by Suvidha Bhatnagar
“Keep your face to the sunshine and you cannot see the shadow.” – Helen Keller
The Kalandars, originally Muslim gypsies with a highly nomadic lifestyle were famous for their mastery over animals. For three hundred years they earned a living from various types of performing animals, especially dancing bears. Wildlife SOS works towards saving these wild animals from exploitation and while rescuing the sloth bears from their misery and barbaric lives. Wildlife SOS also opted for a holistic approach by working for the rehabilitation of the Kalandar community. The Kalandar rehabilitation involves a multi- dimensional process of training the Kalandars for an alternative employment, providing seed funds so that they can use the training to earn and reduce their dependency on working animals and poaching. Other than offering alternative livelihoods Wildlife SOS also works towards women empowerment and educating Kalandar children to ensure their better future.
At present under Ms. Rakhee’s supervision, our Kalandar Community Rehabilitation Coordinator, Wildlife SOS is successfully running education and livelihood centres for Kalandars all over the country. In a village called Tonk, Rajasthan Wildlife SOS had successfully set up a training school for aratari (gold and silver threads and sequins embroidered on saris) work in 2005, and in three years it trained 68 young boys who were all successfully employed by nearby karkhanas (workshops). Twelve boys set up a cooperative under Noor Mohammed Kalandar which earns them a good living. It was then decided to give young girls that same training and now a cooperative of about twenty young women earn by making bags and cushion covers. Their skills are often utilized by the shopkeepers of Jaipur.
In addition to this, a new foray to empower women has been the creation of a “Tie and Dye” crafts unit that specializes in making colorful dupattas(scarves). This local art is called “bandini” in local language and the new unit has just started producing these and is managed by a teacher who comes regularly and trains the women of the village. At present there are 10 women working in the center. A woman named Nanhi who works at the Tie and Dye centre said “I am very happy and thankful to Wildlife SOS for all the support that they have provided for the women in Tonk. Now I am an independent woman and can support my family in lean time.”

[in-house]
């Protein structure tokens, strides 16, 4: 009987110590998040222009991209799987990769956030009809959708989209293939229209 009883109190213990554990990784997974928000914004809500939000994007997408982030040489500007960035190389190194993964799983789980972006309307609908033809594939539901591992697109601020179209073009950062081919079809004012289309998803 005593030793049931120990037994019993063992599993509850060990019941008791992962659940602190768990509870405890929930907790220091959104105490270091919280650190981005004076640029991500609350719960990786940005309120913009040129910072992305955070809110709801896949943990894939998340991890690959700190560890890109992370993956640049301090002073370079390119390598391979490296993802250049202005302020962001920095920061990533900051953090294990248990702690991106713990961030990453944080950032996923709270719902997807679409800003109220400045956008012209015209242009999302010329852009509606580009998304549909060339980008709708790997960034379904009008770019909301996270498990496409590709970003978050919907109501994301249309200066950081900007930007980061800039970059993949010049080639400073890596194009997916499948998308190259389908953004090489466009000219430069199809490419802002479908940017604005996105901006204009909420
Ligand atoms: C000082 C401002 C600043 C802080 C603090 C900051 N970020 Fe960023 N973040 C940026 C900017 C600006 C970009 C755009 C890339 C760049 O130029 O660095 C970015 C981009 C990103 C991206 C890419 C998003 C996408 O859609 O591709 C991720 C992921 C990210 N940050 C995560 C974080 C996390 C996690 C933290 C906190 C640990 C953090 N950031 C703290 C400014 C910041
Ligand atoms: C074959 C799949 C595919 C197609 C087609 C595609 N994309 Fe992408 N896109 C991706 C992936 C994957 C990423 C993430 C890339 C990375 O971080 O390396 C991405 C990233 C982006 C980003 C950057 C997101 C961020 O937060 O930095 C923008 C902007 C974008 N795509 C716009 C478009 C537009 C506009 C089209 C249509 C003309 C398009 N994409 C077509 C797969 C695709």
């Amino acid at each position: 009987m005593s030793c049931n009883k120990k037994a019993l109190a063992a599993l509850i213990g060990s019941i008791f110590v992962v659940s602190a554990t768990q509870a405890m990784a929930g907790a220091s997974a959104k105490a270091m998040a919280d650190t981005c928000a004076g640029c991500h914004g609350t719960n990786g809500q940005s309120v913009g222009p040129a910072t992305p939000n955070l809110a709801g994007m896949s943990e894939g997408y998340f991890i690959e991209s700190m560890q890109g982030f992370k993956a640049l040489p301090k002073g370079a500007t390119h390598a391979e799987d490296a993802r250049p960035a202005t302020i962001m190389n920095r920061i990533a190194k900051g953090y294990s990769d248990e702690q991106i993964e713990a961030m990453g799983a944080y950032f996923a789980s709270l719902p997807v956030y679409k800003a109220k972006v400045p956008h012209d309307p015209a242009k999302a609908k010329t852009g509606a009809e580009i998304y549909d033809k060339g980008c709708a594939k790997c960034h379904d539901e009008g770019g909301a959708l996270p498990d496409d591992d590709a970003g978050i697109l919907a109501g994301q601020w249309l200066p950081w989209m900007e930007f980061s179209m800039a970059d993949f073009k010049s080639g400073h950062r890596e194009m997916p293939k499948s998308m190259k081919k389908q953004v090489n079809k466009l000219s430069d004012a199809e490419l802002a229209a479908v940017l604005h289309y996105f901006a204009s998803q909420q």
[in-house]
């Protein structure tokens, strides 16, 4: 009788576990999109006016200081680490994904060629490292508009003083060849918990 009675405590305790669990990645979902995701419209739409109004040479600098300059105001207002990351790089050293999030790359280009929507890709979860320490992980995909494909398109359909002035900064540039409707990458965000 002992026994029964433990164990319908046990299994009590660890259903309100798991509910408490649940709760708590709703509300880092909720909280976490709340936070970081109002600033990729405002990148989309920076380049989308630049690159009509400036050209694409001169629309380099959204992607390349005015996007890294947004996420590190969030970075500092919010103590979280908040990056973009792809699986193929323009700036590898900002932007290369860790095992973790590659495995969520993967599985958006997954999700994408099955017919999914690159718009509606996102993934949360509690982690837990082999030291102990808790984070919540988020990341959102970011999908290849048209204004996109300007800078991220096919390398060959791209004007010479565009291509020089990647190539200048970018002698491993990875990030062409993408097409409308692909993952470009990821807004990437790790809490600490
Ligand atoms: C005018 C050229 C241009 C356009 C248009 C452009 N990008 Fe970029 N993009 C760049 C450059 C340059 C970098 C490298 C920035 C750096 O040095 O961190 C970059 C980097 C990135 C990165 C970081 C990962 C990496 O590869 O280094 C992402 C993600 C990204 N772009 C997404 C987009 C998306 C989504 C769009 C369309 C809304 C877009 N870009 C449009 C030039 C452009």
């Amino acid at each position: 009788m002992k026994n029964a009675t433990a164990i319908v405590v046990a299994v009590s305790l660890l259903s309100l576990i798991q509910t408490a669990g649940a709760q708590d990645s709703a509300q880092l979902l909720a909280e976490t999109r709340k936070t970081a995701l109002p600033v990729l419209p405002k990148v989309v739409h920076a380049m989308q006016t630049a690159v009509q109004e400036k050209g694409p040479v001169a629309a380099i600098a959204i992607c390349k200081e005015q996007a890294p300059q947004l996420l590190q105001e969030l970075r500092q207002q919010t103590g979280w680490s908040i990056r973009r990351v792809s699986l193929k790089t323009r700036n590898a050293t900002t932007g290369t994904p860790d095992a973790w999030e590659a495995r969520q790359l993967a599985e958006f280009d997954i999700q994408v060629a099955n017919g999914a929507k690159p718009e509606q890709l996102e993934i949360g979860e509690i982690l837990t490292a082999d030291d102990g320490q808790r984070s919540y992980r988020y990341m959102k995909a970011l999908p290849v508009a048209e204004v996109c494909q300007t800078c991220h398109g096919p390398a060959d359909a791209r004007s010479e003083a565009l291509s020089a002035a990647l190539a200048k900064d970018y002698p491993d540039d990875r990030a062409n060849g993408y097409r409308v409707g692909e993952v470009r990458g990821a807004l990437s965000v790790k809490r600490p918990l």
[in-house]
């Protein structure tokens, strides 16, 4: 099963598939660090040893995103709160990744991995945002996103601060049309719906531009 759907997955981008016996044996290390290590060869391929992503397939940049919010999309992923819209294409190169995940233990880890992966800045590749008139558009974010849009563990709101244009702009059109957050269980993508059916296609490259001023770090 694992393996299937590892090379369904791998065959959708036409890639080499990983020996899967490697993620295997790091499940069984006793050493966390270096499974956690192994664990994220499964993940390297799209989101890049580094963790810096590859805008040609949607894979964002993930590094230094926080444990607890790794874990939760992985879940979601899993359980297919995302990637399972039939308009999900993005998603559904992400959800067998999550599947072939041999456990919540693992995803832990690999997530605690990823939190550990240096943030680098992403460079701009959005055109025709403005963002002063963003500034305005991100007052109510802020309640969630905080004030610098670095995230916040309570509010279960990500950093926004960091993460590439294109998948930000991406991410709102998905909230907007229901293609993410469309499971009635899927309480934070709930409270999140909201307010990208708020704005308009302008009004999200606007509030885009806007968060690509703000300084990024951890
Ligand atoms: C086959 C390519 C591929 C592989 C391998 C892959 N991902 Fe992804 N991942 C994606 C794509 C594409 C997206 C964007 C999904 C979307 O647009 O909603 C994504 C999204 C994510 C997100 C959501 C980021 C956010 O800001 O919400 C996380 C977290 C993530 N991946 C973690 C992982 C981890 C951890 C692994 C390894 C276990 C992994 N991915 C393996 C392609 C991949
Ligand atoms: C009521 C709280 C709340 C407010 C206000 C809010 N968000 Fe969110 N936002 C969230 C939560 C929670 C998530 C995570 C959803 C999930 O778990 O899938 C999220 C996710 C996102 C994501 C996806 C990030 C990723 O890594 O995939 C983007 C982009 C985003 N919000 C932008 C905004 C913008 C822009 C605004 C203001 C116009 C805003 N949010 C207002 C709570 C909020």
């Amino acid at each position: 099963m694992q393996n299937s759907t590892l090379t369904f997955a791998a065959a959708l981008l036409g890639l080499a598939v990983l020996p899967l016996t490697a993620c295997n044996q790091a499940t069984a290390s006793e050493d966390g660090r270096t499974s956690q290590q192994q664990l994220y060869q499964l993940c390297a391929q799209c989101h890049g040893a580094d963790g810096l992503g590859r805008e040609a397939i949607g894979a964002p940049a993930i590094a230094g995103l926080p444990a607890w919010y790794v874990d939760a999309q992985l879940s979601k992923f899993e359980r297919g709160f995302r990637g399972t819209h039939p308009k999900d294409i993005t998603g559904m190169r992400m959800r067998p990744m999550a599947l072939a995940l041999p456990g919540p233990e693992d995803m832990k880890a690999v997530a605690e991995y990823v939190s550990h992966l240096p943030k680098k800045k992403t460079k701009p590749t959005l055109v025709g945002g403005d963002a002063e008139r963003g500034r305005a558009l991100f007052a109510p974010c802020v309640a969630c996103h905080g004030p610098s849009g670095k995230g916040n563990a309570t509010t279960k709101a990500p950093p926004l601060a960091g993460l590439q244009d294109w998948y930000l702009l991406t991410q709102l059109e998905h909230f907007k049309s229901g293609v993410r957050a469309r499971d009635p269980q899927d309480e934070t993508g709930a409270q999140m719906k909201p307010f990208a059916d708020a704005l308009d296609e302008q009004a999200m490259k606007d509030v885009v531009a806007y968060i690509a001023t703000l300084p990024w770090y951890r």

Other than the alternative livelihood program, 250 children are being educated at various local schools in Ton village alone and Wildlife SOS provides the books, uniforms, fees as well as tutoring in the afternoons so that these first generation learners can do their homework and study more efficently. There is a study centre for children that was started in October 2012 and is successfully preparing a junior batch for their board exams. There are 21 students in the junior batch and 11 in the senior batch at present. Mohsina, one of our supported Kalandar children who is currently pursing her Bachelors in Arts (First year) has been a relly bright student and scored with merit in the school graduation exam.
Wildlfie SOS is also running a sewing centre for the Kalandar girls and at present there are 15 girls in the centre, These girls are trained by Mr. Mohammad Hasim Khan who is their sewing teacher. The sewing unit was set up in the year 2007 and till now 180 girls have been trained already at the facility. Training these girls saves them from exploitation in the future and they are on their way to an independent earning wherever may get married or settied. Some will use their skills to take better care of their family needs.